Winter is coming, but not soon enough. So to help pass the time until season seven of Game of Thrones, we’re doing a weekly re-watch of the series, episode-by-episode, with the knowledge of what’s to come and—therefore—more information about the unrevealed rich history of events that took place long before the story began. Be warned, though: that means this series is full of spoilers for every season, even beyond the episode itself. So if you haven’t watched all of the show yet immediately get on that and then come back and join us for Game of Thrones Re-Throned.
Because the next best thing to watching new episodes is re-watching old ones.
Season 3, Episode 2: “Dark Wings, Dark Words”
Original Air Date: April 7th, 2013
Director: Daniel Minihan
Written by: Vanessa Taylor
“You can’t kill it you know.”
“Because the raven is you.”
The first time we meet Jojen Reed, in season three’s second episode “Dark Wings, Dark Words,” it’s inside of one of Bran Stark‘s green dreams. Bran is walking around with a bow and arrow trying to shoot the Three-Eyed Raven (not the man in the tree version, but the flying bird). He sees Robb and Jon standing beside him, giving him advice like they used to during Bran’s training at Winterfell (aww), and after his shot misses the bird he hears his father’s voice in the trees (double aww). That’s when Jojen walks in and says that the Three-Eyed Raven is Bran himself.
Later in the episode Jojen says that it really was him in the dream with Bran, that they both have the “sight,” which allows them to see through time—past, present, and future. Jojen has already managed to harness his powers, though they are lesser than Bran’s, but Bran is still a long ways away from even understanding what they entail, and that makes Jojen not only a guide to reaching the Three-Eyed Raven, but also a guide, for Bran and for us, about the Three-Eyed Raven.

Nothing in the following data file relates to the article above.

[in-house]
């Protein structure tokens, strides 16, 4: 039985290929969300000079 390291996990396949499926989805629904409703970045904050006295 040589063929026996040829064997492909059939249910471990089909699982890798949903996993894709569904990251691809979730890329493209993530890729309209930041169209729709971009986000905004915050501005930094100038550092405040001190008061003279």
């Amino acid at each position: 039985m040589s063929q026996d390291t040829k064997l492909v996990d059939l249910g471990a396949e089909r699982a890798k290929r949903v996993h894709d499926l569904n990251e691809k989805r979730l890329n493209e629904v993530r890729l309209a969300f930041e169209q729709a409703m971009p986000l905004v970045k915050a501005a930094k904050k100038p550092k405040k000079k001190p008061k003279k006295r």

When Jojen said “the raven is you” it felt more like a metaphor in the moment, that this mysterious bird haunting Bran’s dreams was a symbol of Bran’s journey of self discovery. But now that we’ve actually seen and met the Three-Eyed Raven that lives under the ground north of The Wall, and we saw what Bran’s presence in the past did to a young Hodor (infinite awws), it might have been far more literal.
In his vision Bran called out to his father at the Tower of Joy and young Ned heard something, he reacted to it even though we were told the past is written in ink, which means Bran was always there, always present the day Ned found his dying sister and her son. So if Bran could impact the past, why would he be restrained by the future?
Because when the sight gives you the power to see through all of time and to be a part of it all, it makes time meaningless. And if that’s the case, replacing the Three-Eyed Raven might not be Bran’s future, but his present and his past. It seems possible that the old man in the tree teaching Bran wasn’t someone else, but an older version of Bran himself, always there.
(Note to book readers: This is almost certainly not the case in the novels, since the evidence that the Three-Eyed Crow is Bloodraven, a.k.a. Brynden Rivers, is overwhelming, but it doesn’t mean the questions of time and Bran’s role throughout it won’t be a significant factor there too.)
If it turns out to be the case that Bran was unrestrained by time then, it opens up so many possibilities to others past events he might have influenced. Could the voices the Mad King heard, telling him to “burn them all,” have been Bran whispering back in time, with some world saving endgame in mind? Did he make Jaime Lannister push him out that tower window to put himself on this path of discovery? Has he been protecting Jon Snow in ways we can’t imagine, because Jon is the prince-that-was-promised, the one who will save the world of the living from the army of the dead?
Even if the old man version of the Three-Eyed Raven proves not to be one in the same with Bran, that it’s more of a title like being Pope or governor, what can’t be doubted is that something else Jojen told Bran is certainly true, and might tell us who is the real hope to defeat an enemy that hasn’t been seen in thousands of years. Bran asks Jojen what else he has seen with the sight, and Jojen answers, “The only one thing that matters—you.”
You don’t need three eyes to see how important Bran is to everything.
But what do you think of Bran and the Three-Eyed Raven? We want to see your ideas in the comments below.